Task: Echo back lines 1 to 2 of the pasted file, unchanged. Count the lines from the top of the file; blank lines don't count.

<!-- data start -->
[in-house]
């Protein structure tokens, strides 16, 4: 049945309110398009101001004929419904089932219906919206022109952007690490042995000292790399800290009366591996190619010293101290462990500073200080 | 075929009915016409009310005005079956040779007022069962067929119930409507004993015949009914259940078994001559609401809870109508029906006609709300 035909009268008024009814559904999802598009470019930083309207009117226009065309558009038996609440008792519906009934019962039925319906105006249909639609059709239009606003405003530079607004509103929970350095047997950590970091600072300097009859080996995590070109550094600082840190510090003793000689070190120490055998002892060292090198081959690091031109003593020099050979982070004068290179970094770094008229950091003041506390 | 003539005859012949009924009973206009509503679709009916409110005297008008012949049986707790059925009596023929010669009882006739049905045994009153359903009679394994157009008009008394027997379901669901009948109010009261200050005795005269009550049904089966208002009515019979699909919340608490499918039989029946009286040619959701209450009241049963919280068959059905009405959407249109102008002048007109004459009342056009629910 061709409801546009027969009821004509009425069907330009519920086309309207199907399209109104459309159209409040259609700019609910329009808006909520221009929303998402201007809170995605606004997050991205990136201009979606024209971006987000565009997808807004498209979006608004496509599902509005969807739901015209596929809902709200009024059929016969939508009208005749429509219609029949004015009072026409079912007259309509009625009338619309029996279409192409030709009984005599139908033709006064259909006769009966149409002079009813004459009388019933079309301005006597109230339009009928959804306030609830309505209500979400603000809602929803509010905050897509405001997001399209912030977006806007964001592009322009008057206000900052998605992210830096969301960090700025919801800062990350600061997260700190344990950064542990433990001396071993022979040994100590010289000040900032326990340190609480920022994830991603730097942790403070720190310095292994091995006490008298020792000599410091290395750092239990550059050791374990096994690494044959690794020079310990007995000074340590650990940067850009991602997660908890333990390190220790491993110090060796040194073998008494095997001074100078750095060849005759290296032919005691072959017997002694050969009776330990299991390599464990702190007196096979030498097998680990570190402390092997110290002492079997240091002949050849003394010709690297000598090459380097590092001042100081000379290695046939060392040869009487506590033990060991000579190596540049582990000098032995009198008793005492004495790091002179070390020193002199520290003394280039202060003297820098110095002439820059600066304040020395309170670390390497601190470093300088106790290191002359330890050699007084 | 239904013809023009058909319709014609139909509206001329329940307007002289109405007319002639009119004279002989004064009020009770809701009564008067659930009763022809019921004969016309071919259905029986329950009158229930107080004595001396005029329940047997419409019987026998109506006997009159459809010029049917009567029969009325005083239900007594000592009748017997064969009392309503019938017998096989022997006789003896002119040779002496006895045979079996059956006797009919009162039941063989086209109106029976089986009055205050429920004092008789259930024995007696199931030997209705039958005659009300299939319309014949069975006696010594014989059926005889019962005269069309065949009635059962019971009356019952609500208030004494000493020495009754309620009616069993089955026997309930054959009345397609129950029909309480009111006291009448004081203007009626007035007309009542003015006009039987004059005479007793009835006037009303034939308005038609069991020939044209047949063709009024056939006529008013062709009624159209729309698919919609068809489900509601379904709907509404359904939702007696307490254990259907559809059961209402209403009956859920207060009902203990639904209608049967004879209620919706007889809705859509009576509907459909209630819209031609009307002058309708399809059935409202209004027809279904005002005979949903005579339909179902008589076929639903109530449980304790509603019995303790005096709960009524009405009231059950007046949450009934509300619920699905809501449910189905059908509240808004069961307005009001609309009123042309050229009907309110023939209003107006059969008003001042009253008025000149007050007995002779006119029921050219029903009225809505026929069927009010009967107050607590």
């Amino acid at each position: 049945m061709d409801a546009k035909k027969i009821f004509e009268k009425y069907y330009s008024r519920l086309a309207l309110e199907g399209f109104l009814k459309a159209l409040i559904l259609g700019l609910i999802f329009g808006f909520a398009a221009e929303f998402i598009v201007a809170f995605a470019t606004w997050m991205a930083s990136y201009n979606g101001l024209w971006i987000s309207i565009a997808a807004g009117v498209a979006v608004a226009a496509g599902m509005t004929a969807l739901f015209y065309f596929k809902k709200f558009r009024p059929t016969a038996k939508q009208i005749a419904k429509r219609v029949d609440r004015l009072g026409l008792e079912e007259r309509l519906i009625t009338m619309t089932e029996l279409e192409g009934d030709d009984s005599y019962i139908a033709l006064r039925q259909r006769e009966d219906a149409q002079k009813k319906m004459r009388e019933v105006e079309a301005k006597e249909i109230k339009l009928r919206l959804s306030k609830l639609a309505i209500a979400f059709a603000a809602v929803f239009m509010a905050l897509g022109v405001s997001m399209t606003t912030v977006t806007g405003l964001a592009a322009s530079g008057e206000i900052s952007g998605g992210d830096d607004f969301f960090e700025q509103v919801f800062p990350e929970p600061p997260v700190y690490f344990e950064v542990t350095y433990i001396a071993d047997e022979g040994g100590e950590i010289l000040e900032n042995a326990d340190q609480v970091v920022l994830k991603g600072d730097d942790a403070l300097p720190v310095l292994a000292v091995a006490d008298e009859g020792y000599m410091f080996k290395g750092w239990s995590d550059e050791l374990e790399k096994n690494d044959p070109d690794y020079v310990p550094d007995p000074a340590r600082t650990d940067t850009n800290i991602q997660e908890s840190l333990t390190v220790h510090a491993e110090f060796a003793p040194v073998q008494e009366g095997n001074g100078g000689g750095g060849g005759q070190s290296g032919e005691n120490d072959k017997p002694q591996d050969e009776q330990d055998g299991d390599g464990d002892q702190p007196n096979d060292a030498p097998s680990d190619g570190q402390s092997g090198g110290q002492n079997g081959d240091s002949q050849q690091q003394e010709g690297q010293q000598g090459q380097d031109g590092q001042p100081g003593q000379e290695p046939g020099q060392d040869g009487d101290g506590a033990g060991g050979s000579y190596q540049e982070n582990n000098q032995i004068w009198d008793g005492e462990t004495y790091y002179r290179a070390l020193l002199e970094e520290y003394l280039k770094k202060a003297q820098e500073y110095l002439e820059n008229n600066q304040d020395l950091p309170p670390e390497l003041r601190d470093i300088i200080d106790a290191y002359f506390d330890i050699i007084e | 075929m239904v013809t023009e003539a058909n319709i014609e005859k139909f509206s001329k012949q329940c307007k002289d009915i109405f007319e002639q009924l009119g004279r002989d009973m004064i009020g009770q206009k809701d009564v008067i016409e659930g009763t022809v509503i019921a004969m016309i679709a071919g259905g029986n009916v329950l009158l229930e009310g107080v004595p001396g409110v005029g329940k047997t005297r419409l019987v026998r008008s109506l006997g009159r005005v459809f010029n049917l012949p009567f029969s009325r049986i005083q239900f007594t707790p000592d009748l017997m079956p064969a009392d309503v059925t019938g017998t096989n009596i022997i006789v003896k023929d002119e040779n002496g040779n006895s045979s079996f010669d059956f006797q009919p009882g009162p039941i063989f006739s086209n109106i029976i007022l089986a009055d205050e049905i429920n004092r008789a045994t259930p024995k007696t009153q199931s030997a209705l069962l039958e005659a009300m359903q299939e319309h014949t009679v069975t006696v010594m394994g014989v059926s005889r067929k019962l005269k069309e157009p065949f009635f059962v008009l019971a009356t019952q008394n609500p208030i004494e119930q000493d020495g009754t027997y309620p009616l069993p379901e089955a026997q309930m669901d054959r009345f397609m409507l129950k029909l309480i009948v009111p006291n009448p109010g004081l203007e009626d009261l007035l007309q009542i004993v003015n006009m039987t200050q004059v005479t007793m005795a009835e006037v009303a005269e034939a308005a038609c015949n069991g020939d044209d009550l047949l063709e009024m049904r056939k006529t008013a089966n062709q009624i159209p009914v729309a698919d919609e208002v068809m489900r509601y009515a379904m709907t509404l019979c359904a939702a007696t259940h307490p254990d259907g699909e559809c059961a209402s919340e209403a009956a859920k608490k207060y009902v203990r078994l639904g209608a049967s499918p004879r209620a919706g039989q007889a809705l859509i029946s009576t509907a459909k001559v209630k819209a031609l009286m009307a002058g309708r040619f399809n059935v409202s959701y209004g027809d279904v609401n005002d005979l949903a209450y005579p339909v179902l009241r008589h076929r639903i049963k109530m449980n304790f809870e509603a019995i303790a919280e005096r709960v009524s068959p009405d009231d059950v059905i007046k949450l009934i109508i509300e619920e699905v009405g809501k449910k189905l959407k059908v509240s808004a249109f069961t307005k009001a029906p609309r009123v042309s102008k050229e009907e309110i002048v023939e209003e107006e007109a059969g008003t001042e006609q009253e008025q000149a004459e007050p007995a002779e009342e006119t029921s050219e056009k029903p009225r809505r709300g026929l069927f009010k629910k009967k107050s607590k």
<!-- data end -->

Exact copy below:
[in-house]
């Protein structure tokens, strides 16, 4: 049945309110398009101001004929419904089932219906919206022109952007690490042995000292790399800290009366591996190619010293101290462990500073200080 | 075929009915016409009310005005079956040779007022069962067929119930409507004993015949009914259940078994001559609401809870109508029906006609709300 035909009268008024009814559904999802598009470019930083309207009117226009065309558009038996609440008792519906009934019962039925319906105006249909639609059709239009606003405003530079607004509103929970350095047997950590970091600072300097009859080996995590070109550094600082840190510090003793000689070190120490055998002892060292090198081959690091031109003593020099050979982070004068290179970094770094008229950091003041506390 | 003539005859012949009924009973206009509503679709009916409110005297008008012949049986707790059925009596023929010669009882006739049905045994009153359903009679394994157009008009008394027997379901669901009948109010009261200050005795005269009550049904089966208002009515019979699909919340608490499918039989029946009286040619959701209450009241049963919280068959059905009405959407249109102008002048007109004459009342056009629910 061709409801546009027969009821004509009425069907330009519920086309309207199907399209109104459309159209409040259609700019609910329009808006909520221009929303998402201007809170995605606004997050991205990136201009979606024209971006987000565009997808807004498209979006608004496509599902509005969807739901015209596929809902709200009024059929016969939508009208005749429509219609029949004015009072026409079912007259309509009625009338619309029996279409192409030709009984005599139908033709006064259909006769009966149409002079009813004459009388019933079309301005006597109230339009009928959804306030609830309505209500979400603000809602929803509010905050897509405001997001399209912030977006806007964001592009322009008057206000900052998605992210830096969301960090700025919801800062990350600061997260700190344990950064542990433990001396071993022979040994100590010289000040900032326990340190609480920022994830991603730097942790403070720190310095292994091995006490008298020792000599410091290395750092239990550059050791374990096994690494044959690794020079310990007995000074340590650990940067850009991602997660908890333990390190220790491993110090060796040194073998008494095997001074100078750095060849005759290296032919005691072959017997002694050969009776330990299991390599464990702190007196096979030498097998680990570190402390092997110290002492079997240091002949050849003394010709690297000598090459380097590092001042100081000379290695046939060392040869009487506590033990060991000579190596540049582990000098032995009198008793005492004495790091002179070390020193002199520290003394280039202060003297820098110095002439820059600066304040020395309170670390390497601190470093300088106790290191002359330890050699007084 | 239904013809023009058909319709014609139909509206001329329940307007002289109405007319002639009119004279002989004064009020009770809701009564008067659930009763022809019921004969016309071919259905029986329950009158229930107080004595001396005029329940047997419409019987026998109506006997009159459809010029049917009567029969009325005083239900007594000592009748017997064969009392309503019938017998096989022997006789003896002119040779002496006895045979079996059956006797009919009162039941063989086209109106029976089986009055205050429920004092008789259930024995007696199931030997209705039958005659009300299939319309014949069975006696010594014989059926005889019962005269069309065949009635059962019971009356019952609500208030004494000493020495009754309620009616069993089955026997309930054959009345397609129950029909309480009111006291009448004081203007009626007035007309009542003015006009039987004059005479007793009835006037009303034939308005038609069991020939044209047949063709009024056939006529008013062709009624159209729309698919919609068809489900509601379904709907509404359904939702007696307490254990259907559809059961209402209403009956859920207060009902203990639904209608049967004879209620919706007889809705859509009576509907459909209630819209031609009307002058309708399809059935409202209004027809279904005002005979949903005579339909179902008589076929639903109530449980304790509603019995303790005096709960009524009405009231059950007046949450009934509300619920699905809501449910189905059908509240808004069961307005009001609309009123042309050229009907309110023939209003107006059969008003001042009253008025000149007050007995002779006119029921050219029903009225809505026929069927009010009967107050607590």